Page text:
How Menstrual Cycles Impact Women’s Mental Health, Sleep Patterns

A new study is shedding light on how menstrual cycles can affect the mental health of women. A team of researchers from the University of East Anglia, Baylor College of Medicine, and the University of Houston reveal that women experience significant sleep disturbances and heightened feelings of anger in the days leading up to their menstrual period.

These findings, published in the Journal of Sleep Research, offer fresh insights into the complex dynamics between menstrual cycles, emotional states, and sleep patterns.

menstrual cycle
A new study is shedding light on how menstrual cycles can affect the mental health of women. (Photo by Natracare on Unsplash)

“Our research provides valuable insights into the complex interplay between menstrual cycles, emotions, and sleep and the impact of hormonal fluctuations on women’s well-being,” says study co-author Dr. Jo Bower, from the University of East Anglia’s School of Psychology, in a media release. “By understanding how these factors interact, we can better address the unique needs of women in terms of sleep health and emotional well-being.” 

The study tracked the sleep and emotional states of 51 healthy women, aged 18 to 35, who had regular menstrual cycles and did not use hormonal contraception. Employing ecological momentary assessment (EMA) methodology, the participants submitted daily reports on their emotions and sleep quality while wearing actiwatches — devices that monitor sleep and wake patterns — over the course of two menstrual months.

Researchers found striking connections between the menstrual phases, sleep quality, and emotional states. They noted that in the days leading up to and during their period, women reported disrupted sleep patterns, including increased time awake at night and decreased sleep efficiency, which is the ratio of the total time spent asleep to the total time spent in bed.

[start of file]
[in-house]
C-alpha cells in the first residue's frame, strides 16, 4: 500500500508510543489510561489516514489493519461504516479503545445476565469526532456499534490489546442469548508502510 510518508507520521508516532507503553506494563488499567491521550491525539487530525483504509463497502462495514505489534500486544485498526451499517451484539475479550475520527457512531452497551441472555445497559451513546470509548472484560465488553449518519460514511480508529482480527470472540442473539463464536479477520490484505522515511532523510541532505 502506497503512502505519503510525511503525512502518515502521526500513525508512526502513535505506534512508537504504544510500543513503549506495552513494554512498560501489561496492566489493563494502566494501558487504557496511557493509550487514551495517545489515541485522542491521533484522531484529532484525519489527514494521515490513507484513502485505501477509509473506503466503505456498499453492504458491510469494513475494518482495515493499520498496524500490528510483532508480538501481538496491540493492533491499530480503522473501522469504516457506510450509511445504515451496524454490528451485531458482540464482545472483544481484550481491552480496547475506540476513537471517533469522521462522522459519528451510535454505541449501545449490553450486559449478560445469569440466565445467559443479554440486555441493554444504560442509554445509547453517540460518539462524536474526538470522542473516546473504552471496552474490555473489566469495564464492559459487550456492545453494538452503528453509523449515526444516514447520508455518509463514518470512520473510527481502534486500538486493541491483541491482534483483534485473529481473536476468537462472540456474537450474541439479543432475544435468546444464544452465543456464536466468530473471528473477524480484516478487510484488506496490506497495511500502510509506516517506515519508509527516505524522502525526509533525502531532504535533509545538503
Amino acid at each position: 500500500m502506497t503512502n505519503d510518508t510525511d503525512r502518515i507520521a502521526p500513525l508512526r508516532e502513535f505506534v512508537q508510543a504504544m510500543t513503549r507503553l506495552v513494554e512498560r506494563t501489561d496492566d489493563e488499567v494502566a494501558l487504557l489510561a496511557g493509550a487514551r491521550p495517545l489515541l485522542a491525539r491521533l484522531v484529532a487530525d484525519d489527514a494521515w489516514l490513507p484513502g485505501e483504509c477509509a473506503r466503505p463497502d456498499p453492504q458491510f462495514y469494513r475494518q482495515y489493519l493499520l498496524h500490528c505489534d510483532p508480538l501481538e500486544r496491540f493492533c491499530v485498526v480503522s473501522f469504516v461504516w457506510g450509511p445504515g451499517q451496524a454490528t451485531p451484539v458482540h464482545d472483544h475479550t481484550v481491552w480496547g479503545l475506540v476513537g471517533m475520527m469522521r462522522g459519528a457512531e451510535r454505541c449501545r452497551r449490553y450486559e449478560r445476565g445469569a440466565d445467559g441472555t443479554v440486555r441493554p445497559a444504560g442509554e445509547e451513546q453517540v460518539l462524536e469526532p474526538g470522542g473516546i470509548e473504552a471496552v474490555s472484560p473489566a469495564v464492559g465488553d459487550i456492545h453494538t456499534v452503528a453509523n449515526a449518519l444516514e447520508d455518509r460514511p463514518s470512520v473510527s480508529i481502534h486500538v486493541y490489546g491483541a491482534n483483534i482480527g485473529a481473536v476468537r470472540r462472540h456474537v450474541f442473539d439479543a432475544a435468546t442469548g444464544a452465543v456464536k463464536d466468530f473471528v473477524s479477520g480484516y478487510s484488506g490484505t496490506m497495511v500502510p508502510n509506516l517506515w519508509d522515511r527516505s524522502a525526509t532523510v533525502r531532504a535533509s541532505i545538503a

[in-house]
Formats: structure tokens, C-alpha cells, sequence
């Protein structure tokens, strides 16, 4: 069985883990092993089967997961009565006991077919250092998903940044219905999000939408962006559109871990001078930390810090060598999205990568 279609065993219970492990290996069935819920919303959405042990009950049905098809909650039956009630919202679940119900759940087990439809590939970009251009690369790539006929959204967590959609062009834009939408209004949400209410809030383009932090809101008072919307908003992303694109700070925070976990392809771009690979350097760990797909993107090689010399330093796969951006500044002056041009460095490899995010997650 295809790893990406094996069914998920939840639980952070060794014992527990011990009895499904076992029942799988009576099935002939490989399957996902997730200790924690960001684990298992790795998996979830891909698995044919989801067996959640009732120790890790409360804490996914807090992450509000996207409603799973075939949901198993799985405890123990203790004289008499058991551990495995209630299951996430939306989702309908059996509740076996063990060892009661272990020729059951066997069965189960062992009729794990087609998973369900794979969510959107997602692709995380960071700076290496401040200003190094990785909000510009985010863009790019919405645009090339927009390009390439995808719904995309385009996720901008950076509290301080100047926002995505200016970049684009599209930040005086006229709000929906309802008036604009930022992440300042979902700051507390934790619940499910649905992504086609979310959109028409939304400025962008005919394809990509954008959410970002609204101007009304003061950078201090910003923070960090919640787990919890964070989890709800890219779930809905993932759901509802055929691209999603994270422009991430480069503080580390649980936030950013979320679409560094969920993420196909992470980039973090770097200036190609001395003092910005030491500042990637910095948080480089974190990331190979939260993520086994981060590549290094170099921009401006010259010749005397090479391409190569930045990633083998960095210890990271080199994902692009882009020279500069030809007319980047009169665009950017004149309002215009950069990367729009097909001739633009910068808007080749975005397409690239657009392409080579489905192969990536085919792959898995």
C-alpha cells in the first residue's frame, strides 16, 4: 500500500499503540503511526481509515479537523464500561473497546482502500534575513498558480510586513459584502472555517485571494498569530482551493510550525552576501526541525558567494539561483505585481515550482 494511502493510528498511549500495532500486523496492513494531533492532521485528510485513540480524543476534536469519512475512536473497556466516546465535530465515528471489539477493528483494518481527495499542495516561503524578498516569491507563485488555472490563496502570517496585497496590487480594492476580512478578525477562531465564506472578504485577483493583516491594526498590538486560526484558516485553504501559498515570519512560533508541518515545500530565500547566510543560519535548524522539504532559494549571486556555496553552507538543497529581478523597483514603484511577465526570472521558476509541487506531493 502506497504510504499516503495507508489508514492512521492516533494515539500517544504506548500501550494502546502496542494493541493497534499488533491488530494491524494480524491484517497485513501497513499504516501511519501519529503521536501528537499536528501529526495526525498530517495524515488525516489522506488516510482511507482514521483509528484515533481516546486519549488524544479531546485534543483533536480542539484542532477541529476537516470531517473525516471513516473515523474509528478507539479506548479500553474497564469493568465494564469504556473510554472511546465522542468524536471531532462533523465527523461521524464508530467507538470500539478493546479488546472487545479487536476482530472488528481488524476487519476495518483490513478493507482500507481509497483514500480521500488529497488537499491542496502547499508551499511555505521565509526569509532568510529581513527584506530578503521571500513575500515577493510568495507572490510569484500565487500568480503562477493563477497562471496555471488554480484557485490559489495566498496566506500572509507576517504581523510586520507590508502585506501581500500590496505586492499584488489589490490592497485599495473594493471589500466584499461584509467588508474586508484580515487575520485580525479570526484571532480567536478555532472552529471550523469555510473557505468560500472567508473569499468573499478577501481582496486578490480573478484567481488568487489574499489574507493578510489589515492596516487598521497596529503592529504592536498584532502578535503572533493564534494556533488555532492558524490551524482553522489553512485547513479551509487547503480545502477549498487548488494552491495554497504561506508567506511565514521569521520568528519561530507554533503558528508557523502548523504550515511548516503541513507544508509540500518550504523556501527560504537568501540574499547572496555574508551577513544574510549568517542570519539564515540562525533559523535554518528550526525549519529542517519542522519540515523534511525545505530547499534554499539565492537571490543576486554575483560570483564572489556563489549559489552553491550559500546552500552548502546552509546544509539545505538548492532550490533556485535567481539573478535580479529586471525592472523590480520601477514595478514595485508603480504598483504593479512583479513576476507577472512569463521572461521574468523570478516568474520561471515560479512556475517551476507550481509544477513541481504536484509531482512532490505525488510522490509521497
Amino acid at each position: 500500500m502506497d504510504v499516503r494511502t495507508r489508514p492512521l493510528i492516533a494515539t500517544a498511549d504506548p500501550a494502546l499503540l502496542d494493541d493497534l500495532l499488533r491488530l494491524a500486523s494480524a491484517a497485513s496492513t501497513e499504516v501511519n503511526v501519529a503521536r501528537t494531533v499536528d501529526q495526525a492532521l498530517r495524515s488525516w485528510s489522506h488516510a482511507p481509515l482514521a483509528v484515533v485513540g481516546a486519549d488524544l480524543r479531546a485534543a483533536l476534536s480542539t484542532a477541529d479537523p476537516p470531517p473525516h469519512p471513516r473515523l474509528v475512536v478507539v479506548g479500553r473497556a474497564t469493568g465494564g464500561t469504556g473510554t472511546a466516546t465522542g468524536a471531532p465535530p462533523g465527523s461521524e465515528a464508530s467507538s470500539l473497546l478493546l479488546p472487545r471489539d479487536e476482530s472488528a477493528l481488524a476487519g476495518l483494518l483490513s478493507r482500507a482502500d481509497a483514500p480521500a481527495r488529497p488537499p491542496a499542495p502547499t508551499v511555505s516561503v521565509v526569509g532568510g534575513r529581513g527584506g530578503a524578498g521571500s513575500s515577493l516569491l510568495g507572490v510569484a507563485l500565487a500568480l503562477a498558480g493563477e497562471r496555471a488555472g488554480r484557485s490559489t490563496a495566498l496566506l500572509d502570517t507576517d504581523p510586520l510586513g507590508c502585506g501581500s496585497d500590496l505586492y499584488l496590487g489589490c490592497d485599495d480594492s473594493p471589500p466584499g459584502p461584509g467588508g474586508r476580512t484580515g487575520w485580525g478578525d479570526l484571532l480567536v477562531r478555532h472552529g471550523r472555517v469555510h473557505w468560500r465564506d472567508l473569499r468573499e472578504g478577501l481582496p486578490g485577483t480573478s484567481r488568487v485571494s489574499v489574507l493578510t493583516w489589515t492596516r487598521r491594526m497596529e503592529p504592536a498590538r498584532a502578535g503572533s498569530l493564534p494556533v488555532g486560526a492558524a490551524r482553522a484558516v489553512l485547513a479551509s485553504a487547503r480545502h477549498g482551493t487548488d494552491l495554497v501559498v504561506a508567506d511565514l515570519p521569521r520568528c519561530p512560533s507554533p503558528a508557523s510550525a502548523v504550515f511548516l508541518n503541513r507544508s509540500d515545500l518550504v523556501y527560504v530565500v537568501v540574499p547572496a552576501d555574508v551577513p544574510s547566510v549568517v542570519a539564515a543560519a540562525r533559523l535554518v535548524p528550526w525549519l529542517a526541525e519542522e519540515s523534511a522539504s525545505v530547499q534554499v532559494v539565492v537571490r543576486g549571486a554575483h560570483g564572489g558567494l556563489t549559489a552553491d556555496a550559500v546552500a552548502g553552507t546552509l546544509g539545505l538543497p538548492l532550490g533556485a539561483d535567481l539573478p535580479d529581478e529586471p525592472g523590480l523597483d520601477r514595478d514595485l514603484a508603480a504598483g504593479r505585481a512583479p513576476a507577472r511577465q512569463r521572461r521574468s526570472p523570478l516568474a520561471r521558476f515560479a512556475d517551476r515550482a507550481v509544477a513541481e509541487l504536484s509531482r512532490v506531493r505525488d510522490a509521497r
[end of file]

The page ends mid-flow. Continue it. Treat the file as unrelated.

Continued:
This period was also marked by an escalation in feelings of anger and a reduction in positive emotions such as happiness, calmness, and enthusiasm.

These discoveries contribute to the expanding evidence that menstrual cycles could significantly influence women’s susceptibility to insomnia and mental health challenges.

“The findings underscore the importance of considering hormonal fluctuations when addressing sleep disorders and emotional distress in women,” explains Dr. Bower. “The implications of this research reach further than just the controlled setting, providing potential pathways for interventions and treatments aimed at enhancing sleep quality and emotional resilience in women.”

woman trouble sleeping
In the days leading up to their menstrual periods, women can expect to experience sleep disturbances and feelings of anger. (Photo by Kinga Howard on Unsplash)

While the study boasts several strengths, including the use of both objective and subjective data over two menstrual cycles, researchers cautioned that the findings should be viewed in light of certain limitations. The data collection period, spanning from May 2020 to January 2021, coincided with the COVID-19 pandemic, which could have influenced the participants’ emotional and sleep experiences. Although the study did not find a strong direct impact of pandemic stress on the outcomes, the overarching effects of the pandemic on participants’ well-being cannot be entirely ruled out.

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